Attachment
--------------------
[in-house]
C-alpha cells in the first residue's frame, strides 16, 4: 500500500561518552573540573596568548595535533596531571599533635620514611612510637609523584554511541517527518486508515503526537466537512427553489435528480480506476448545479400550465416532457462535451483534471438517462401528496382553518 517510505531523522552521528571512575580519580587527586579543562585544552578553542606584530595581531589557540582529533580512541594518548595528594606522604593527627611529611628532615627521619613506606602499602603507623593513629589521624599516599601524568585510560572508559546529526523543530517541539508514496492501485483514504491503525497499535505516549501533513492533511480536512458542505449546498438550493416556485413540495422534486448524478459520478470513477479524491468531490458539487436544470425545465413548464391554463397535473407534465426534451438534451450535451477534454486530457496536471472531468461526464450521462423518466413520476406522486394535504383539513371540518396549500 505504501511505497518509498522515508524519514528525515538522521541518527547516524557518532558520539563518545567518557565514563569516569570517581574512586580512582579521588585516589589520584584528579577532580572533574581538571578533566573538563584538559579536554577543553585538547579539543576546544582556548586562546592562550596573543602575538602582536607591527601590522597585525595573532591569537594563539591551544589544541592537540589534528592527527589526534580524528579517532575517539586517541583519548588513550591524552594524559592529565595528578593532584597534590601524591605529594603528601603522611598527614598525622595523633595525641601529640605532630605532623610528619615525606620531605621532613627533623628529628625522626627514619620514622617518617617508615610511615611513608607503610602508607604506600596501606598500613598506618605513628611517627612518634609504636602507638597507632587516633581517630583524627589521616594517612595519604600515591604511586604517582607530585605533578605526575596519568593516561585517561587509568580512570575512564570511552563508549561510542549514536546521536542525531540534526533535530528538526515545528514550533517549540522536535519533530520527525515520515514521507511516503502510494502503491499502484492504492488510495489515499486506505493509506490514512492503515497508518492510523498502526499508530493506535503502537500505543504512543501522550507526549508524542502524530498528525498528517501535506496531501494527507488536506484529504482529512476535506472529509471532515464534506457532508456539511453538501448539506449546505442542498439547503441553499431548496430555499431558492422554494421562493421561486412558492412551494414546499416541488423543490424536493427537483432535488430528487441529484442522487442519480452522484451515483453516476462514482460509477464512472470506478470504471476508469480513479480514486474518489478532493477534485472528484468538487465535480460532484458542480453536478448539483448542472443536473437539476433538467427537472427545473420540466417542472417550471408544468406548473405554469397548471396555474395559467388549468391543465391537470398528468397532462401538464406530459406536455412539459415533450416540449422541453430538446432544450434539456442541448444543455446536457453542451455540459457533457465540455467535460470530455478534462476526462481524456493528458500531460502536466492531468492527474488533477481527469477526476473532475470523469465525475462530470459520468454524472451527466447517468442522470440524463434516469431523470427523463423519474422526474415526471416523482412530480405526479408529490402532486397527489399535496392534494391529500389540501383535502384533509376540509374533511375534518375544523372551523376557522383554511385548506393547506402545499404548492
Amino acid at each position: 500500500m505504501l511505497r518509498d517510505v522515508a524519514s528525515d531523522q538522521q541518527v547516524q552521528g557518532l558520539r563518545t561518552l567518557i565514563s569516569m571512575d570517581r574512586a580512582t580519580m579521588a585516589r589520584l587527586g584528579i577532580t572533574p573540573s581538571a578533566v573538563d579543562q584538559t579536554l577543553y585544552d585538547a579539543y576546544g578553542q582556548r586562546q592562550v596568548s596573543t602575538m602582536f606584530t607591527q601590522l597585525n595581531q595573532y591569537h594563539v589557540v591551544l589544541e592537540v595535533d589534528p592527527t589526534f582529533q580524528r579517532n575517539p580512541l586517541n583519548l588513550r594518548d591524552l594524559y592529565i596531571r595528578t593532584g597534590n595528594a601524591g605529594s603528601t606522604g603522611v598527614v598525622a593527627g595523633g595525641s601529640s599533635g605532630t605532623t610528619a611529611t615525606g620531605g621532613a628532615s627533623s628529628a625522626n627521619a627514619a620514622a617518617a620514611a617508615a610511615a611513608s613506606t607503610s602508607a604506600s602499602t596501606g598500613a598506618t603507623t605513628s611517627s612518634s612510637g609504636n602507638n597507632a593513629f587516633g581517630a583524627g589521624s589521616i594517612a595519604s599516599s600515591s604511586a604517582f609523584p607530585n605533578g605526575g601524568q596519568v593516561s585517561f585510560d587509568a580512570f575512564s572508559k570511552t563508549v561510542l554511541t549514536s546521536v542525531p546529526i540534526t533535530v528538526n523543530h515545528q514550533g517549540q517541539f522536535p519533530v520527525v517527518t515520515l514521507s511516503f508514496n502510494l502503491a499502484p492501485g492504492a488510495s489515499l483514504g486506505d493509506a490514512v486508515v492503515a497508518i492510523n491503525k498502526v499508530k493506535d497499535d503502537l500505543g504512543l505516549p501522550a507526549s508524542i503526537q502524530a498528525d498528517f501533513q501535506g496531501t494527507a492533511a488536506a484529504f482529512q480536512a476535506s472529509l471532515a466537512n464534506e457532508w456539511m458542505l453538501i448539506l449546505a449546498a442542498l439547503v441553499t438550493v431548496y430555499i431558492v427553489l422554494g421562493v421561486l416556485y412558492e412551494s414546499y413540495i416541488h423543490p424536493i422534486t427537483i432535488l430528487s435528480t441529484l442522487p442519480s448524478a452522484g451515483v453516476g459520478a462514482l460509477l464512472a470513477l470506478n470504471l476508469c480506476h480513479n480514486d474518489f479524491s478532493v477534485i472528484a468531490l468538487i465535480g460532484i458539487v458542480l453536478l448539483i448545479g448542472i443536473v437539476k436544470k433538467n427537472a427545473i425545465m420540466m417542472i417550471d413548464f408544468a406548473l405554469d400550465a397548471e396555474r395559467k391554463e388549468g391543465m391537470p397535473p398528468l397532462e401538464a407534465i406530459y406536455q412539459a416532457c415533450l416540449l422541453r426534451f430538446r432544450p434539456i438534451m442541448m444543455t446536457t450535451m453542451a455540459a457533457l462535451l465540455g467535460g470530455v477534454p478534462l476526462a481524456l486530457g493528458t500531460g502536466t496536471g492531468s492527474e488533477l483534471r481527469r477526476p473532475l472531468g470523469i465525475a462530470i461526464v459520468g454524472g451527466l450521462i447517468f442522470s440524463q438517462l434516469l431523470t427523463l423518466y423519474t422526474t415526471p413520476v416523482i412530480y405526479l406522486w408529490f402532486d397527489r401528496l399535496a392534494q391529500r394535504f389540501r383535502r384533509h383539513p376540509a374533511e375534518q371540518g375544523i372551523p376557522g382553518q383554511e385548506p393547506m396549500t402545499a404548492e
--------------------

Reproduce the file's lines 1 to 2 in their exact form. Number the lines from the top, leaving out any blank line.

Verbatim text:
[in-house]
C-alpha cells in the first residue's frame, strides 16, 4: 500500500561518552573540573596568548595535533596531571599533635620514611612510637609523584554511541517527518486508515503526537466537512427553489435528480480506476448545479400550465416532457462535451483534471438517462401528496382553518 517510505531523522552521528571512575580519580587527586579543562585544552578553542606584530595581531589557540582529533580512541594518548595528594606522604593527627611529611628532615627521619613506606602499602603507623593513629589521624599516599601524568585510560572508559546529526523543530517541539508514496492501485483514504491503525497499535505516549501533513492533511480536512458542505449546498438550493416556485413540495422534486448524478459520478470513477479524491468531490458539487436544470425545465413548464391554463397535473407534465426534451438534451450535451477534454486530457496536471472531468461526464450521462423518466413520476406522486394535504383539513371540518396549500 505504501511505497518509498522515508524519514528525515538522521541518527547516524557518532558520539563518545567518557565514563569516569570517581574512586580512582579521588585516589589520584584528579577532580572533574581538571578533566573538563584538559579536554577543553585538547579539543576546544582556548586562546592562550596573543602575538602582536607591527601590522597585525595573532591569537594563539591551544589544541592537540589534528592527527589526534580524528579517532575517539586517541583519548588513550591524552594524559592529565595528578593532584597534590601524591605529594603528601603522611598527614598525622595523633595525641601529640605532630605532623610528619615525606620531605621532613627533623628529628625522626627514619620514622617518617617508615610511615611513608607503610602508607604506600596501606598500613598506618605513628611517627612518634609504636602507638597507632587516633581517630583524627589521616594517612595519604600515591604511586604517582607530585605533578605526575596519568593516561585517561587509568580512570575512564570511552563508549561510542549514536546521536542525531540534526533535530528538526515545528514550533517549540522536535519533530520527525515520515514521507511516503502510494502503491499502484492504492488510495489515499486506505493509506490514512492503515497508518492510523498502526499508530493506535503502537500505543504512543501522550507526549508524542502524530498528525498528517501535506496531501494527507488536506484529504482529512476535506472529509471532515464534506457532508456539511453538501448539506449546505442542498439547503441553499431548496430555499431558492422554494421562493421561486412558492412551494414546499416541488423543490424536493427537483432535488430528487441529484442522487442519480452522484451515483453516476462514482460509477464512472470506478470504471476508469480513479480514486474518489478532493477534485472528484468538487465535480460532484458542480453536478448539483448542472443536473437539476433538467427537472427545473420540466417542472417550471408544468406548473405554469397548471396555474395559467388549468391543465391537470398528468397532462401538464406530459406536455412539459415533450416540449422541453430538446432544450434539456442541448444543455446536457453542451455540459457533457465540455467535460470530455478534462476526462481524456493528458500531460502536466492531468492527474488533477481527469477526476473532475470523469465525475462530470459520468454524472451527466447517468442522470440524463434516469431523470427523463423519474422526474415526471416523482412530480405526479408529490402532486397527489399535496392534494391529500389540501383535502384533509376540509374533511375534518375544523372551523376557522383554511385548506393547506402545499404548492